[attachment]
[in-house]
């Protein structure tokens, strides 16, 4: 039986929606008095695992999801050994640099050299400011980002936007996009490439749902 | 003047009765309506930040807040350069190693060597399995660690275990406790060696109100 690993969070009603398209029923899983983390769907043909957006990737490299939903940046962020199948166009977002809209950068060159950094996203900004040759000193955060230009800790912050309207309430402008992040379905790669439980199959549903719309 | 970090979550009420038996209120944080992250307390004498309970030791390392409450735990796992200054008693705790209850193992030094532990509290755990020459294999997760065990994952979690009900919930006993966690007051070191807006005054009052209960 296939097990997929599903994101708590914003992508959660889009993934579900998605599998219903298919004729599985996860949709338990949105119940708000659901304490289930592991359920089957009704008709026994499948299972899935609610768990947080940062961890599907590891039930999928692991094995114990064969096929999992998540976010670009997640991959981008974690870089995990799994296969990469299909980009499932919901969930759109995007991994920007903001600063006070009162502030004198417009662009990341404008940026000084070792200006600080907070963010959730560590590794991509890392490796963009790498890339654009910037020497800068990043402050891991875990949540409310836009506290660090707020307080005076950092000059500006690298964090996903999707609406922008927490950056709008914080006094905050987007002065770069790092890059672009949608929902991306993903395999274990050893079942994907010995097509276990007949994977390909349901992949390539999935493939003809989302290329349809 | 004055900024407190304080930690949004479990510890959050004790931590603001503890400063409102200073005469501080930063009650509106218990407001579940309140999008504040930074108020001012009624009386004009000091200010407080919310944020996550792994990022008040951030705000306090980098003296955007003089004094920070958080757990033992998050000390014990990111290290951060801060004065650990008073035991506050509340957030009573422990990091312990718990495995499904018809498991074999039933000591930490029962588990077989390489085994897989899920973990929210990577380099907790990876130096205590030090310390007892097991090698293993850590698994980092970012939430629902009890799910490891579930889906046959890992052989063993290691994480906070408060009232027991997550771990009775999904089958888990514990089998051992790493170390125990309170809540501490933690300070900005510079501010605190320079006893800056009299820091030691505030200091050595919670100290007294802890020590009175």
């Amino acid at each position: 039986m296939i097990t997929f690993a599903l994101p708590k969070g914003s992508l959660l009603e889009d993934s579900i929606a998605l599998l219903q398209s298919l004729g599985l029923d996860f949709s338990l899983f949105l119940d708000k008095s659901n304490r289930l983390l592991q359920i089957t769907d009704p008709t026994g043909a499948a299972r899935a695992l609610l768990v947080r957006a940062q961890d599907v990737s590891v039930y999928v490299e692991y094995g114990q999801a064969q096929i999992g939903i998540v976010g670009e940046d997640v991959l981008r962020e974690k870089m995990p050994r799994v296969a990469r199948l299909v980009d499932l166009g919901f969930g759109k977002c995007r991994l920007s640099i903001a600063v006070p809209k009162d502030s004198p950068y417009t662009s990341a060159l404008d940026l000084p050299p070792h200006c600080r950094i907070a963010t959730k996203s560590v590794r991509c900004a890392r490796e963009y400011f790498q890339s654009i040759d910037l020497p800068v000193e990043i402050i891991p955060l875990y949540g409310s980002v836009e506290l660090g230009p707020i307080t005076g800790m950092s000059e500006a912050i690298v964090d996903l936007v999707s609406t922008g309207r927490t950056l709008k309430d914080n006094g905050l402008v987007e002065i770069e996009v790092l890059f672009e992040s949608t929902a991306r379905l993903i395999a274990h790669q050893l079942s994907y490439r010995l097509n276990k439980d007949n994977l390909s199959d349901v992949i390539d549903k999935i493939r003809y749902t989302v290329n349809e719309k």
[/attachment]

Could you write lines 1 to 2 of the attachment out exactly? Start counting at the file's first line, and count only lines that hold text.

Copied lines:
[in-house]
């Protein structure tokens, strides 16, 4: 039986929606008095695992999801050994640099050299400011980002936007996009490439749902 | 003047009765309506930040807040350069190693060597399995660690275990406790060696109100 690993969070009603398209029923899983983390769907043909957006990737490299939903940046962020199948166009977002809209950068060159950094996203900004040759000193955060230009800790912050309207309430402008992040379905790669439980199959549903719309 | 970090979550009420038996209120944080992250307390004498309970030791390392409450735990796992200054008693705790209850193992030094532990509290755990020459294999997760065990994952979690009900919930006993966690007051070191807006005054009052209960 296939097990997929599903994101708590914003992508959660889009993934579900998605599998219903298919004729599985996860949709338990949105119940708000659901304490289930592991359920089957009704008709026994499948299972899935609610768990947080940062961890599907590891039930999928692991094995114990064969096929999992998540976010670009997640991959981008974690870089995990799994296969990469299909980009499932919901969930759109995007991994920007903001600063006070009162502030004198417009662009990341404008940026000084070792200006600080907070963010959730560590590794991509890392490796963009790498890339654009910037020497800068990043402050891991875990949540409310836009506290660090707020307080005076950092000059500006690298964090996903999707609406922008927490950056709008914080006094905050987007002065770069790092890059672009949608929902991306993903395999274990050893079942994907010995097509276990007949994977390909349901992949390539999935493939003809989302290329349809 | 004055900024407190304080930690949004479990510890959050004790931590603001503890400063409102200073005469501080930063009650509106218990407001579940309140999008504040930074108020001012009624009386004009000091200010407080919310944020996550792994990022008040951030705000306090980098003296955007003089004094920070958080757990033992998050000390014990990111290290951060801060004065650990008073035991506050509340957030009573422990990091312990718990495995499904018809498991074999039933000591930490029962588990077989390489085994897989899920973990929210990577380099907790990876130096205590030090310390007892097991090698293993850590698994980092970012939430629902009890799910490891579930889906046959890992052989063993290691994480906070408060009232027991997550771990009775999904089958888990514990089998051992790493170390125990309170809540501490933690300070900005510079501010605190320079006893800056009299820091030691505030200091050595919670100290007294802890020590009175």